Energy and nutrient intakes were presented as means and standard deviations or as medians and interquartile ranges, according to gender. The variables were tested for normal distribution using the Kolmogorov-Smirnov test, and then differences between the groups were tested using Student’s t test (normal distribution) or the Mann-Whitney test (non-normal distribution). Linear regression analysis was performed between energy and nutrient intakes and eGFR as a dependent variable and between sociodemographic and clinical variables and dietary patterns (factor scores) as a dependent variable. All analyses were performed using the SPSS software, version 17.0.

RESULTS

The baseline characteristics of the participants included in the study are described in Table 1. There was a predominance of elderly, male, hypertensive and diabetic participants. The mean eGFR was 38.4 ± 14.6 (ml/min/1.73 m2).

Table 1: Baseline characteristics of participants in the PROGREDIR study 

Variable* All n = 454 Male n = 287 Female n = 167 P
Sociodemographic variables
Age, years 68 (60-76) 68 (61-76) 69 (59-77) 0.49
Schooling (≤ 8 years of study), n (%) 287 (63.2) 167 (58.2) 120 (71.9) 0.004
Lower middle class, n (%) 248 (54.6) 142 (49.5) 106 (63.5) 0.004
Lifestyle variables
Tobacco use, n (%) 41 (9.0) 27 (9.5) 14 (8.4) < 0.001
Alcohol use, n (%) 171 (37.7) 132 (46.2) 39 (23.4) < 0.001
Physical activity practice, n (%) 137 (30.2) 104 (36.9) 33 (20.0) < 0.001
Clinical and laboratory variables
Hypertension, n (%) 416 (91.6) 262 (91.3) 154 (92.2) 0.73
Diabetes, n (%) 257 (56.6) 167 (58.2) 90 (53.9) 0.37
eGFR, ml/min/1.73 m2 38.4 ± 14.6 40.4 ± 15.4 34.8 ± 12.4 < 0.001
Serum urea, mg/dl 69 (54-89) 69 (54-87) 70 (55-93) 0.33
Microalbuminuria, mg/g creatinine 83 (15-668) 70 (14-619) 94 (21-813) 0.32
Serum phosphorus, mg/dl 3.6 ± 0.6 3.6 ± 0.6 3.8 ± 0.6 < 0.001
Serum potassium, mEq/l 4.6 ± 0.5 4.6 ± 0.5 4.5 ± 0.5 0.25
Glycated hemoglobin, % 6.2 (5.8-7.2) 6.2 (5.7-7.2) 6.2 (5.9-7.2) 0.59
Total cholesterol, mg/dl 166 (140-191) 157 (133-180) 179 (159-209) < 0.001
LDL-C, mg/dl 88 (68-109) 81 (63-105) 94 (75-124) < 0.001
HDL-C, mg/dl 44 (37-53) 41 (34-48) 49 (42-58) < 0.001
Triglycerides, mg/dl 142 (99-193) 142 (99-188) 140 (97-202) 0.57
Systolic blood pressure, mmHg 140 ± 24 139 ± 24 142 ± 25 0.19
Diastolic blood pressure, mmHg 75 (67-84) 75 (67-85) 75 (67-82) 0.55
Anthropometric measurements
Body mass index, kg/m2 29 (26-32) 29 (26-32) 29 (25-33) 0.66
Body fat, % 30 (27-34) 28 (26-31) 35 (32-40) < 0.001

*Continuous variables: mean ± standard deviation or median (with interquartile range); categorical variables: number (with percentage); P-value for comparison between gender groups. eGFR = estimated glomerular filtration rate; HDL-C = high-density lipoprotein; LDL-C = low-density lipoprotein.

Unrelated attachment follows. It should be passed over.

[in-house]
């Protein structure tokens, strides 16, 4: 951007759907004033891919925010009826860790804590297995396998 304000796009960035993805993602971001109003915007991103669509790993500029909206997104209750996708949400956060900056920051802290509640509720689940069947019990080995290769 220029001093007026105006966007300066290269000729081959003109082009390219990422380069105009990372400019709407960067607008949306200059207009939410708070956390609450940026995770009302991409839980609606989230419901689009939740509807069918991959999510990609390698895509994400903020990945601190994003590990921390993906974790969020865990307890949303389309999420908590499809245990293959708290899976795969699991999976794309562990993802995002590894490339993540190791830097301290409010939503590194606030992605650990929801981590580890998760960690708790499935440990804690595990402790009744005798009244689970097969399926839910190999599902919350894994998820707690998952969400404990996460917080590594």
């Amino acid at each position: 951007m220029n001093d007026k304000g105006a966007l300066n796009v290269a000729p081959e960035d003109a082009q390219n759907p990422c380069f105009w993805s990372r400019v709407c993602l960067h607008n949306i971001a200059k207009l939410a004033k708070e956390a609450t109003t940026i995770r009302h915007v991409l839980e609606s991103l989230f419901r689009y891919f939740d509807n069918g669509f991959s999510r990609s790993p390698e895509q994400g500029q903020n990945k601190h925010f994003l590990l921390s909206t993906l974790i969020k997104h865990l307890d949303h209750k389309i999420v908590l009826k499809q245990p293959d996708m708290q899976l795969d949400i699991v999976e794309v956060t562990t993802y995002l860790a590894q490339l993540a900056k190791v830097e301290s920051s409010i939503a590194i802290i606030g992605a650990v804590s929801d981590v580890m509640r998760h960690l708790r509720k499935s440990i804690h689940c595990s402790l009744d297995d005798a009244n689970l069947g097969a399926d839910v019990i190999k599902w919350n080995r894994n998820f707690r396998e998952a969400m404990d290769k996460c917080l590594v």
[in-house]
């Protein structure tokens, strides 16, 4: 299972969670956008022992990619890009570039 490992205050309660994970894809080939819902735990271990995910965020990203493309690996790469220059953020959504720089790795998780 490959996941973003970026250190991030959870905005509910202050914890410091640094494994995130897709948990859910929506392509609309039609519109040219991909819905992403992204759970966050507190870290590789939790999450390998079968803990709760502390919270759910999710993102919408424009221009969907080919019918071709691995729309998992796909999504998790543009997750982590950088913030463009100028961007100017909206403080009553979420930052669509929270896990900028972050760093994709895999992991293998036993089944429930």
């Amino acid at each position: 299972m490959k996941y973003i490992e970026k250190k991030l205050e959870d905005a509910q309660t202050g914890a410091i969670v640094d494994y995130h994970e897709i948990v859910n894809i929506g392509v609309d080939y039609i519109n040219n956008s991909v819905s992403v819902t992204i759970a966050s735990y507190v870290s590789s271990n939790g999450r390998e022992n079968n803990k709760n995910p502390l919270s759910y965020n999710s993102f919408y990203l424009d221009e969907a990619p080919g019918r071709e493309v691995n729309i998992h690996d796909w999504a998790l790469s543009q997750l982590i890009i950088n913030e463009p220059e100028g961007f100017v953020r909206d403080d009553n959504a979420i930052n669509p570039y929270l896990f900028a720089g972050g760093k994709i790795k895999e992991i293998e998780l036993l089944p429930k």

Regarding energy and nutrient intakes, 293 (66.1%) of the participants showed an energy intake below the recommended amount, while 399 (90.1%) of them had a protein intake above the recommended amount for non-dialysis CKD patients. The male patients presented statistically higher intakes of energy (kcal) and iron than those of the females, who presented higher intake of protein (g/kg), dietary fiber, vitamin A, vitamin E, thiamine, pantothenic acid, cobalamin, vitamin C and potassium (Table 2).

Table 2: Energy and nutrient intakes among all participants in the PROGREDIR study and according to gender 

Energy/Nutrient* Intake P
All n = 443 Male n = 277 Female n = 166
Energy, kcal 1923 (1491-2489) 2105 (1611-2684) 1625 (1286-2152) < 0.001
Energy, kcal/kg 25.0 (19.5-33.0) 26.3 (19.9-34.0) 24.3 (19.1-31.6) 0.10
Protein, g 83 (72-97) 83 (73-96) 83 (72-98) 0.73
Protein, g/kg 1.1 (0.9-1.4) 1.0 (0.9-1.2) 1.3 (1.0-1.5) < 0.001
Carbohydrate, g 289 ± 41 288 ± 44 290 ± 37 0.49
Total fat, g 50 ± 11 51 ± 11 49 ± 10 0.14
Dietary fiber, g 26.2 ± 8.5 25.4 ± 8.3 27.5 ± 8.6 0.01
Vitamin A, µg RAE 328 (236-505) 321 (231-480) 354 (253-587) 0.02
Vitamin E, mg 6.4 (5.2-7.9) 6.1 (5.0-7.5) 6.9 (5.7-8.5) < 0.001
Vitamin K, µg 160 (106-249) 160 (102-246) 160 (108-260) 0.44
Thiamine, mg 1.3 (1.0-1.8) 1.2 (1.0-1.6) 1.4 (1.0-2.1) 0.001
Riboflavin, mg 1.3 (0.9-1.8) 1.3 (0.9-1.8) 1.4 (0.9-1.8) 0.77
Niacin, mg 20.8 (15.0-31.1) 21.1 (15.4-30.4) 20.5 (14.7-34.1) 0.86
Pyridoxine, mg 0.7 (0.5-0.9) 0.7 (0.5-0.9) 0.7 (0.5-0.9) 0.34
Folate, µg 520 (447-608) 523 (439-611) 513 (453-603) 0.95
Cobalamin, µg 3.7 (2.8-4.8) 3.6 (2.7-4.7) 4.1 (3.0-5.3) 0.004
Vitamin C, mg 151 (74-261) 135 (65-221) 193 (104-311) < 0.001
Magnesium, mg 276 (240-329) 274 (240-318) 284 (242-342) 0.15
Manganese, mg 2.9 (2.4-3.5) 2.8 (2.4-3.4) 3.0 (2.4-3.6) 0.24
Calcium, mg 737 (539-974) 714 (533-959) 787 (549-990) 0.11
Iron, mg 10.2 ± 2.4 10.4 ± 2.4 9.9 ± 2.4 0.04
Zinc, mg 9.7 (8.4-11.8) 9.9 (8.6-11.8) 9.5 (8.0-11.8) 0.09
Selenium, µg 120 (104-139) 119 (102-136) 120 (106-142) 0.24
Phosphorus, mg 1184 ± 232 1178 ± 223 1196 ± 247 0.43
Sodium, mg 2236 (1868-2547) 2217 (1866-2613) 2241 (1875-2468) 0.57
Potassium, mg 3044 ± 700 2985 ± 681 3143 ± 720 0.02

*Nutrient intakes after adjustment for energy, by means of residual method; mean ± standard deviation or median (with interquartile range); P-value for comparison between gender groups. RAE = retinol activity equivalent.

In the univariate linear regression analysis, protein intake (g/kg) was inversely related to eGFR, while pyridoxine intake was directly associated. After adjustment for age, gender, diabetes, microalbuminuria and systolic blood pressure, only protein intake (g/kg) showed a trend towards remaining inversely related to eGFR (Table 3).